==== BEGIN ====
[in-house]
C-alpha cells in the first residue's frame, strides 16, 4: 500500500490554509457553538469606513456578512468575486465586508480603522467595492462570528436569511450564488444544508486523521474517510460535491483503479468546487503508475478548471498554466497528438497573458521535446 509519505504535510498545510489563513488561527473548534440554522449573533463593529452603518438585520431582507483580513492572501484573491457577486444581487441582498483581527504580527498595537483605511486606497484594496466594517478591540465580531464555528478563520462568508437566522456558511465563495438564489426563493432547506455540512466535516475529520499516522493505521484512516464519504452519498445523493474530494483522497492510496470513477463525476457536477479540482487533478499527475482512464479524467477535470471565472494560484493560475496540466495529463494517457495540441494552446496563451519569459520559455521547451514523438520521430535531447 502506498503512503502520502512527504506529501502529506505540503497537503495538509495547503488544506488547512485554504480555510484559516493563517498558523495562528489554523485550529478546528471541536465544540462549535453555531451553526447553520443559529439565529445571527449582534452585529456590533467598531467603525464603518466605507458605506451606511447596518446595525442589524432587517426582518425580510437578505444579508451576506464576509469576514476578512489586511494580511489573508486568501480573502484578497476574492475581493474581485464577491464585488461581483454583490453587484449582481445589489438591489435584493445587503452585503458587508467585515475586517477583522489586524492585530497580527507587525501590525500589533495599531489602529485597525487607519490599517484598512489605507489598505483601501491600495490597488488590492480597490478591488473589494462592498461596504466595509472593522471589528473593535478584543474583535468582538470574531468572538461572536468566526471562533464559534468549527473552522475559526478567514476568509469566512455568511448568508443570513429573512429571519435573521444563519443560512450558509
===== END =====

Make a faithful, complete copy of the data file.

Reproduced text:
[in-house]
C-alpha cells in the first residue's frame, strides 16, 4: 500500500490554509457553538469606513456578512468575486465586508480603522467595492462570528436569511450564488444544508486523521474517510460535491483503479468546487503508475478548471498554466497528438497573458521535446 509519505504535510498545510489563513488561527473548534440554522449573533463593529452603518438585520431582507483580513492572501484573491457577486444581487441582498483581527504580527498595537483605511486606497484594496466594517478591540465580531464555528478563520462568508437566522456558511465563495438564489426563493432547506455540512466535516475529520499516522493505521484512516464519504452519498445523493474530494483522497492510496470513477463525476457536477479540482487533478499527475482512464479524467477535470471565472494560484493560475496540466495529463494517457495540441494552446496563451519569459520559455521547451514523438520521430535531447 502506498503512503502520502512527504506529501502529506505540503497537503495538509495547503488544506488547512485554504480555510484559516493563517498558523495562528489554523485550529478546528471541536465544540462549535453555531451553526447553520443559529439565529445571527449582534452585529456590533467598531467603525464603518466605507458605506451606511447596518446595525442589524432587517426582518425580510437578505444579508451576506464576509469576514476578512489586511494580511489573508486568501480573502484578497476574492475581493474581485464577491464585488461581483454583490453587484449582481445589489438591489435584493445587503452585503458587508467585515475586517477583522489586524492585530497580527507587525501590525500589533495599531489602529485597525487607519490599517484598512489605507489598505483601501491600495490597488488590492480597490478591488473589494462592498461596504466595509472593522471589528473593535478584543474583535468582538470574531468572538461572536468566526471562533464559534468549527473552522475559526478567514476568509469566512455568511448568508443570513429573512429571519435573521444563519443560512450558509